A landmark, but contentious bill that seeks to grant Indian citizenship to non-Muslims from Bangaldesh, Pakistan and Afghanistan was passed by the Lok Sabha on Tuesday. Piloting the Citizenship (Amendment) Bill 2019, home minister Rajnath Singh told the Opposition that the bill was not against the provisions of the Constitution and would give succour to persecuted minorities in the three neighbouring countries.
The bill provides for according Indian citizenship to Hindus, Jains, Christians, Sikhs, Buddhists and Parsis from Bangladesh, Pakistan and Afghanistan after six years of residence in India instead of 12 years now, even if they do not possess any document.
“They have no place to go to, except India,” he said, adding that several leaders, including Prime Minister Jawaharlal Nehru, had been in favour of giving shelter to persecuted minorities in the neighouring countries.
The Congress and several Opposition parties opposed the bill, and they demanded the bill be sent to a select committee. As the government refused to heed this demand, the Congress and some others staged a walkout. TMC’s Saugata Roy dubbed the bill as “divisive” and “ins-idious” that goes against the basic tenents of the Constitution. “This is the worst form of votebank politics”, Mr Roy said.
While introducing the bill, Mr Rajnath Singh clarified that the law will not be confined only to Assam but would be applicable to all states and Union territories. This means that beneficiaries of this bill can reside in any part of the country. The home minister said the burden of these persecuted migrants will be shared by the entire country, not just Assam.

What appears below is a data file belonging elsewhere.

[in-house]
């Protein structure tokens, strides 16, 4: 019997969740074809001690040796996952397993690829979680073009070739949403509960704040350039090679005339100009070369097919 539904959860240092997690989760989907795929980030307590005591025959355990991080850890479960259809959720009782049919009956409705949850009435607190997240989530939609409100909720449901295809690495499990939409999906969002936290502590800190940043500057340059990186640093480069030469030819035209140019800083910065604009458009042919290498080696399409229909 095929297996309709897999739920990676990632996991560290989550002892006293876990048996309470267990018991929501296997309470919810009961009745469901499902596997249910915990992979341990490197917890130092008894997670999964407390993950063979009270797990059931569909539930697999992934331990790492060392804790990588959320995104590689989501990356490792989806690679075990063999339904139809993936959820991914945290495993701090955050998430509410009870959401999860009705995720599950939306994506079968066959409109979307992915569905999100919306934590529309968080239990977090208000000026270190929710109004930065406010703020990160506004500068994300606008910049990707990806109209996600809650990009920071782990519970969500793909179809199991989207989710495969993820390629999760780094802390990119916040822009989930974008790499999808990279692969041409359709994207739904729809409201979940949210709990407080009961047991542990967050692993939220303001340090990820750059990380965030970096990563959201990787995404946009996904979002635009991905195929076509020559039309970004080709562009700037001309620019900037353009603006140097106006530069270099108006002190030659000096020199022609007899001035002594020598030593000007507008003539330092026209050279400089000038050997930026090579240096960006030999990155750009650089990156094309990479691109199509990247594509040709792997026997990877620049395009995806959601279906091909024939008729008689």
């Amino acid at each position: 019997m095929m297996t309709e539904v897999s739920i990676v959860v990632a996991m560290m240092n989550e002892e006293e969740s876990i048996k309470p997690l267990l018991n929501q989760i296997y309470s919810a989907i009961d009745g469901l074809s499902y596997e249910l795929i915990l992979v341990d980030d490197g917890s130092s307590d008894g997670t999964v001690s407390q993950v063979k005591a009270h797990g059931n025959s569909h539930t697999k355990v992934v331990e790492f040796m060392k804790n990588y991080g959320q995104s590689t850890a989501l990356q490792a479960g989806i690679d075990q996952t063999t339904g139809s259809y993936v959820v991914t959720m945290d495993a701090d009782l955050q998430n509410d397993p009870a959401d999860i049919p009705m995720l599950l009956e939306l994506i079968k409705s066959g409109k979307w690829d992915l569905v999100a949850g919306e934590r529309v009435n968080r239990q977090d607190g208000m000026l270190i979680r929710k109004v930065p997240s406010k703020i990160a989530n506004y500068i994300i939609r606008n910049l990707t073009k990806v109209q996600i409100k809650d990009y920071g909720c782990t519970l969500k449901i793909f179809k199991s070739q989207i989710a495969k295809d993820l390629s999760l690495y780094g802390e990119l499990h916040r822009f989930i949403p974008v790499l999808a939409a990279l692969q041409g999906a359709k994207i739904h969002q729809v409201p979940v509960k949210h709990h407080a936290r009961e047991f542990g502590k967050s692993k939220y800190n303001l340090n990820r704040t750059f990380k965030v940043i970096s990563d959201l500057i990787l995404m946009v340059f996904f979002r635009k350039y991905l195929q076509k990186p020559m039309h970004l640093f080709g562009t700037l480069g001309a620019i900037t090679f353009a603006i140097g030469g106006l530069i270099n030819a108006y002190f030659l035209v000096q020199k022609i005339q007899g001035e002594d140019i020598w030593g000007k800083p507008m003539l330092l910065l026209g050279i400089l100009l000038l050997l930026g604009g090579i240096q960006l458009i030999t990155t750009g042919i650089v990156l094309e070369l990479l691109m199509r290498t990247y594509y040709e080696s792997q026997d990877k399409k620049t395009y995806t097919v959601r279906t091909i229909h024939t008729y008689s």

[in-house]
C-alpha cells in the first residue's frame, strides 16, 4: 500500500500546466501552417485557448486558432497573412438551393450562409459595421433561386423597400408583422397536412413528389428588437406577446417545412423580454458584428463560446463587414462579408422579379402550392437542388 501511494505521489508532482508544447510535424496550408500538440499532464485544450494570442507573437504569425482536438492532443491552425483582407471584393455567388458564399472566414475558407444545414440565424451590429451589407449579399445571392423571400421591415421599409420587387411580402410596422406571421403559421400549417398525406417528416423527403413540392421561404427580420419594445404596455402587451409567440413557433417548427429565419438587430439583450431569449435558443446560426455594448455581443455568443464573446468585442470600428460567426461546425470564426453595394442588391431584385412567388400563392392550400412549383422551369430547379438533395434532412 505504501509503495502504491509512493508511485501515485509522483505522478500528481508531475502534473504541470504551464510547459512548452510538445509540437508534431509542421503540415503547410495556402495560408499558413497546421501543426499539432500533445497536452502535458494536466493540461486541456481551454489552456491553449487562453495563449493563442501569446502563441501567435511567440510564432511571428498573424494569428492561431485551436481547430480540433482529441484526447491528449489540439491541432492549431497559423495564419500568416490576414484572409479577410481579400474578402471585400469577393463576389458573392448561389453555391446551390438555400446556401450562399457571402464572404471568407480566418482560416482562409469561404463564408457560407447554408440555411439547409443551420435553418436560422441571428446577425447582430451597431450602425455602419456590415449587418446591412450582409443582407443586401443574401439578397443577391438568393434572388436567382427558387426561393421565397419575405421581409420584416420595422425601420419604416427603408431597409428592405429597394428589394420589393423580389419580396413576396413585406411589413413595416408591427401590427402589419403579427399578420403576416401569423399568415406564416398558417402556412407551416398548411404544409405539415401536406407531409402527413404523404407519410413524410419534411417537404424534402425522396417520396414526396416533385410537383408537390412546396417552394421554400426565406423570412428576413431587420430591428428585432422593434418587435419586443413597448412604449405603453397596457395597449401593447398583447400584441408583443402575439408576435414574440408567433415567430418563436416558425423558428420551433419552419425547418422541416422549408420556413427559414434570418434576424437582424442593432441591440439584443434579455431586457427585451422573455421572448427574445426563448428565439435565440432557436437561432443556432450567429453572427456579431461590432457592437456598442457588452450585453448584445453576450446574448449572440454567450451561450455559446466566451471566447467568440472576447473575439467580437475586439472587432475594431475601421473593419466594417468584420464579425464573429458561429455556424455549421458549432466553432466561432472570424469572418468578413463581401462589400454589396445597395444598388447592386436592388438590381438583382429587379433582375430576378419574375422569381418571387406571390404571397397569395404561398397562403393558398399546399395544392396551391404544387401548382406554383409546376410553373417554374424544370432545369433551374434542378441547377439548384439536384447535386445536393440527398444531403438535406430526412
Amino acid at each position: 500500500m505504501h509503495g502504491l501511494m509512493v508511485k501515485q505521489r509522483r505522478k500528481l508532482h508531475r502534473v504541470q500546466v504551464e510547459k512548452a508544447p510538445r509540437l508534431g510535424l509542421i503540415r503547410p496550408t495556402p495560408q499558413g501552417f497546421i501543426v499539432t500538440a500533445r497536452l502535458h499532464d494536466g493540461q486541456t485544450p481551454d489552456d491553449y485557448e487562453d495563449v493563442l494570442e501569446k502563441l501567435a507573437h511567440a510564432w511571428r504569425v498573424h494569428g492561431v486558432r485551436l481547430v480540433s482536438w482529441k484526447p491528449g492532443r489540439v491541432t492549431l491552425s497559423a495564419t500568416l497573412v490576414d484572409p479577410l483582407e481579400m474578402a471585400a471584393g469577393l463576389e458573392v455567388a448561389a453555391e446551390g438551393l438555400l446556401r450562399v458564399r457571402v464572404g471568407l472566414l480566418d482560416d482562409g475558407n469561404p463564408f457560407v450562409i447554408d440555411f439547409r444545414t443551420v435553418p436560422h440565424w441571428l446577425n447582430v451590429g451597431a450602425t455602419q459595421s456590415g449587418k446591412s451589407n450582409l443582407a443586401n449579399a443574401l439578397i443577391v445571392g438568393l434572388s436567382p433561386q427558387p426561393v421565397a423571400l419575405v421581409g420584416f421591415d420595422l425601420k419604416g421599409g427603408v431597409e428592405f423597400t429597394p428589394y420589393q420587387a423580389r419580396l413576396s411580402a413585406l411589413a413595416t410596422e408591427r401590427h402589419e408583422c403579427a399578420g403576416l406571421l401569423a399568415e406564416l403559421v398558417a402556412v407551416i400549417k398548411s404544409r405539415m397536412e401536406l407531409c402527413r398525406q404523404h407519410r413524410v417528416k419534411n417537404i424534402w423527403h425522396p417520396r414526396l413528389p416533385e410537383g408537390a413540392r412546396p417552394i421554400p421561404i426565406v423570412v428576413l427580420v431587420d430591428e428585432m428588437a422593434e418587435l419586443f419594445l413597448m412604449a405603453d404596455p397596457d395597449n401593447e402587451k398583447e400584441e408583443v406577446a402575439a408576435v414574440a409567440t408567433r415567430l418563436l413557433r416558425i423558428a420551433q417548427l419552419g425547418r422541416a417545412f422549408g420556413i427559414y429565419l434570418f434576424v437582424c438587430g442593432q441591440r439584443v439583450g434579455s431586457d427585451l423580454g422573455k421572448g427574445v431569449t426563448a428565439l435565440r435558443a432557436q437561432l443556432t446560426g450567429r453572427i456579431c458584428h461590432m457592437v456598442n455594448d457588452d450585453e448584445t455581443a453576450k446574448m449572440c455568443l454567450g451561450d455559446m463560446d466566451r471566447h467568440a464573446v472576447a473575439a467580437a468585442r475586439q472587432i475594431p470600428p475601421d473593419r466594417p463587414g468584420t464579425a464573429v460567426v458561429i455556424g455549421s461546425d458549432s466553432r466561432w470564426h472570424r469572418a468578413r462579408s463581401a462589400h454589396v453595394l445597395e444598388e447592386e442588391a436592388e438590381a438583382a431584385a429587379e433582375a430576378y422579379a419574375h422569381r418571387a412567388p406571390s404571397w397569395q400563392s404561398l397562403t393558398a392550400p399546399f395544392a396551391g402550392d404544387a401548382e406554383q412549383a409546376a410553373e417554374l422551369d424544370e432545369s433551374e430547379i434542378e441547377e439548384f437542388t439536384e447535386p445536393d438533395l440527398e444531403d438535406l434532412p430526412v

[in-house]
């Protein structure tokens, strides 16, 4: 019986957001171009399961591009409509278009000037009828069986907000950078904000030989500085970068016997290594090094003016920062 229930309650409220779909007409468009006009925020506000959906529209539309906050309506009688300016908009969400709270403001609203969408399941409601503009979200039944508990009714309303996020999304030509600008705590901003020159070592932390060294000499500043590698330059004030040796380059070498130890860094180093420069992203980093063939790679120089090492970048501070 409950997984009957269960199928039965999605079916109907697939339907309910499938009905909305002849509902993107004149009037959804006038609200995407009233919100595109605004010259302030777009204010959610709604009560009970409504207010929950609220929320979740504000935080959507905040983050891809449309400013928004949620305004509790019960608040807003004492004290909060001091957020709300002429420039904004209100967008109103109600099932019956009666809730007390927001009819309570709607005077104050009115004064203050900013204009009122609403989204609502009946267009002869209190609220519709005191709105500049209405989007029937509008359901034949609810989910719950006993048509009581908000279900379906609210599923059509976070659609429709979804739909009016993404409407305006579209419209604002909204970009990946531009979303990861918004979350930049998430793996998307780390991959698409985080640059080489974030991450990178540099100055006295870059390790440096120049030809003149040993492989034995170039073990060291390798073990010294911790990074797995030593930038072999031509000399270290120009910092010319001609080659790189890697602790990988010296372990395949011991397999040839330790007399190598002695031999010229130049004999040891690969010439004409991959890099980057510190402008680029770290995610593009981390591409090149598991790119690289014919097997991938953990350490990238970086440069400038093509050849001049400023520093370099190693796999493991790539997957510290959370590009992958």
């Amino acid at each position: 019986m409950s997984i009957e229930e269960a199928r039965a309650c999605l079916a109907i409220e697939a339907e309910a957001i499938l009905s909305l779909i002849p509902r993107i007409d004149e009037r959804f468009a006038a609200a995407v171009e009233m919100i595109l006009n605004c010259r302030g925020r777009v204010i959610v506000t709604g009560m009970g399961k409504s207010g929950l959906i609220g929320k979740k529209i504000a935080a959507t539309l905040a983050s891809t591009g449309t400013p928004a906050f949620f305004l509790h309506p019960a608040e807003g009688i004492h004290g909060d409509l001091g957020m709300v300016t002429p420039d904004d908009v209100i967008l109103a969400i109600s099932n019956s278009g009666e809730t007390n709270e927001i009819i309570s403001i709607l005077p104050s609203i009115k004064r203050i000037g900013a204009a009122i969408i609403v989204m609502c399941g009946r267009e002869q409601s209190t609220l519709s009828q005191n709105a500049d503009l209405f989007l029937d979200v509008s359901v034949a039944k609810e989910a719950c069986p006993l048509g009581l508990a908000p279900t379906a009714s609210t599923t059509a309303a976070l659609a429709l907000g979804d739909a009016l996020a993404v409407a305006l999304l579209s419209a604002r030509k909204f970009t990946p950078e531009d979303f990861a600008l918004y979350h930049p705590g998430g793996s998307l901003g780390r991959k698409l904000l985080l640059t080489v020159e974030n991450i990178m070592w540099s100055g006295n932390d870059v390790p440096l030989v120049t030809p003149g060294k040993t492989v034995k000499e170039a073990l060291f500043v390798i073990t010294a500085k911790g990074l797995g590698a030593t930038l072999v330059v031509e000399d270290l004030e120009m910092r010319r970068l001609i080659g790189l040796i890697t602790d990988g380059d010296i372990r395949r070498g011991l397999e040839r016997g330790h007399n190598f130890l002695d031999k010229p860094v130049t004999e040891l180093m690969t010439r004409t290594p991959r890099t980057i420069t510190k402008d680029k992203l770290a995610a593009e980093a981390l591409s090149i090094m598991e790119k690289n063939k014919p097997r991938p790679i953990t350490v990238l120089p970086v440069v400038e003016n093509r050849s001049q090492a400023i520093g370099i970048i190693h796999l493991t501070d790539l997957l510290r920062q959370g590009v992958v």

Giving further clarifications, Mr Singh said the intent of the bill was to help minority communities from the three neighbouring countries facing discrimination and religious persecution. He said it will give relief to persecuted migrants who have entered India through its western borders to states like Gujarat, Rajasthan, Delhi, Madhya Pradesh and elsewhere.
These migrants were earlier given protection against legal action in 2015 and 2016 by giving them long-term visas. The proposed amendment will make these persecuted migrants eligible to apply for Indian citizenship. The home ministry said these migrants will be given citizenshiponly after due scrutiny and the recommendation of the district authorities and the state governments.
Mr Singh rejected the Opposition’s contention that the bill sought to discriminate on the basis of religion, and said “anyone eligible under the provisions under the law will be accorded citizenship”.
In Assam and the Northeast, the BJP appears to have been isolated on the issue. The Asom Gana Parishad, a partner in the BJP-led Assam government, broke up with the saffron party, while NDA allies Shiv Sena and JD(U) have opposed this legislation.
The Mizoram and Meghalaya governments have opposed the bill by adopting resolutions against it in their respective Cabinet meetings.
Also, in a bid to address Assam’s concerns, the home minister said the government had taken several steps to implement the Assam Accord. An important pillar of the accord is Clause 6, dealing with constitutional, legislative and administrative safeguards to protect the cultural, social and linguistic identity and heritage of the Assamese people, Mr Singh said. For this, he added, the government had already constituted a high-level committee of eminent and knowledgeable people from Assamese society with a wide mandate to suggest such safeguards, including reservation in the state Assembly and in jobs. The committee was asked to submit its report within six months.
In addition, the Union Cabinet has also approved the grant of ST status to six Assamese communities — Tai Ahom, Koch Rajbongshi, Chutia, Tea Tribes, Moran and Matak, the minister clarified.